Imagine spending the money, time, and effort to build a new home only to have federal bureaucrats inform you that if you backfill your property with dirt and rocks, you must either pay hundreds of thousands of dollars in fines or risk becoming a criminal. That is what happened to Idaho residents Michael and Chantell Sackett at the hands of the Environmental Protection Agency , and it almost ruined them. Thankfully, the Supreme Court stepped in with a decision that will hopefully curb bureaucratic overreach and signal that other regulations never passed by Congress will similarly be tossed in the wastebasket.
The Sacketts drew attention from the EPA because their property was across the street from a tributary so small it was not named. That tributary fed into a small non-navigable creek. That non-navigable creek fed into Priest Lake. Because the EPA has jurisdiction over “lakes” under the Clean Water Act, the EPA felt that it could punish the Sacketts if they backfilled the foundation of their house. The agency was concerned the “soil and gravel” the Sacketts used would somehow see itself across the street into a tributary, then into a creek, and then finally into a distant lake.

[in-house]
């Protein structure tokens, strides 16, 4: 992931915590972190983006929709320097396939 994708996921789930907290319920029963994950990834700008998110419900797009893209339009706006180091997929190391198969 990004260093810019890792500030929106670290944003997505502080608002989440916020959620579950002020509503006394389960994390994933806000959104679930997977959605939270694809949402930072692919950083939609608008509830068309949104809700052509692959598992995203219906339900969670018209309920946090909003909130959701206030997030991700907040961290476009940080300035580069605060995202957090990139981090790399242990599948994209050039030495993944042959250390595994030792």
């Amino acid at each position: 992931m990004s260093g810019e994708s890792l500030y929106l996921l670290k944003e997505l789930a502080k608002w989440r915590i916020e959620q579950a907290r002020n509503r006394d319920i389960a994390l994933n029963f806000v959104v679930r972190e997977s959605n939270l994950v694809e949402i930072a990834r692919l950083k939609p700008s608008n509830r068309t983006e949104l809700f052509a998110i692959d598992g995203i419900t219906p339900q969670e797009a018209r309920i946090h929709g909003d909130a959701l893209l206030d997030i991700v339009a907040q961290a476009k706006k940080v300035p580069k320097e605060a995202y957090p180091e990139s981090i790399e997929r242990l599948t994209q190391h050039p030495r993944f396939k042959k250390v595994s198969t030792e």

The court’s decision in this case is significant for a couple of reasons, starting with the fact that it helps limit federal agencies to the statutory text that gave them power in the first place. The EPA had been claiming jurisdiction far beyond the authority Congress wrote into the Clean Water Act. In the Sacketts’ case, for example, the EPA claimed it was enforcing a provision of the act that gives the agency jurisdiction over “waters of the United States,” which can include wetlands if connected to a stream, ocean, river, or lake. The EPA claimed the unnamed tributary was a “wetland.”
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